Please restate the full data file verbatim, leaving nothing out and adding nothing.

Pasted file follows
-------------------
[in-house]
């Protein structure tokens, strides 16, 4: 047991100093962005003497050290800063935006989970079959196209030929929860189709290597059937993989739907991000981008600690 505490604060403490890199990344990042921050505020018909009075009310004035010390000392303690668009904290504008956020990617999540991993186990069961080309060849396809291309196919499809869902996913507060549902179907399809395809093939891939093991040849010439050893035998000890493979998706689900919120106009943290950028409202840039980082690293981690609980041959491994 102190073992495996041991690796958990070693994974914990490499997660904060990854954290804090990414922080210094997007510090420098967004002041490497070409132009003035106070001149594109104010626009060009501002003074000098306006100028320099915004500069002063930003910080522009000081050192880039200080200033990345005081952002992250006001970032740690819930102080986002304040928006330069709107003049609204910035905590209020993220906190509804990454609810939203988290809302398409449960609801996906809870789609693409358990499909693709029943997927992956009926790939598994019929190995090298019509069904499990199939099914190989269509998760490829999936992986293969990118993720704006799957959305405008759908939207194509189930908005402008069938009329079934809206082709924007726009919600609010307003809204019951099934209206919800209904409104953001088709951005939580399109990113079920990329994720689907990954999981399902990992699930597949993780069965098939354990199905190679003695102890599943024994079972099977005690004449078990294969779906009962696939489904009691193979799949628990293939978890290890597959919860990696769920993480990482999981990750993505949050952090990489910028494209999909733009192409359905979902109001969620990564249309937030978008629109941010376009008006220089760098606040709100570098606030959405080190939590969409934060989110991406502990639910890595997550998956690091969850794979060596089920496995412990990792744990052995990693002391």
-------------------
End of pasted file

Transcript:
[in-house]
């Protein structure tokens, strides 16, 4: 047991100093962005003497050290800063935006989970079959196209030929929860189709290597059937993989739907991000981008600690 505490604060403490890199990344990042921050505020018909009075009310004035010390000392303690668009904290504008956020990617999540991993186990069961080309060849396809291309196919499809869902996913507060549902179907399809395809093939891939093991040849010439050893035998000890493979998706689900919120106009943290950028409202840039980082690293981690609980041959491994 102190073992495996041991690796958990070693994974914990490499997660904060990854954290804090990414922080210094997007510090420098967004002041490497070409132009003035106070001149594109104010626009060009501002003074000098306006100028320099915004500069002063930003910080522009000081050192880039200080200033990345005081952002992250006001970032740690819930102080986002304040928006330069709107003049609204910035905590209020993220906190509804990454609810939203988290809302398409449960609801996906809870789609693409358990499909693709029943997927992956009926790939598994019929190995090298019509069904499990199939099914190989269509998760490829999936992986293969990118993720704006799957959305405008759908939207194509189930908005402008069938009329079934809206082709924007726009919600609010307003809204019951099934209206919800209904409104953001088709951005939580399109990113079920990329994720689907990954999981399902990992699930597949993780069965098939354990199905190679003695102890599943024994079972099977005690004449078990294969779906009962696939489904009691193979799949628990293939978890290890597959919860990696769920993480990482999981990750993505949050952090990489910028494209999909733009192409359905979902109001969620990564249309937030978008629109941010376009008006220089760098606040709100570098606030959405080190939590969409934060989110991406502990639910890595997550998956690091969850794979060596089920496995412990990792744990052995990693002391």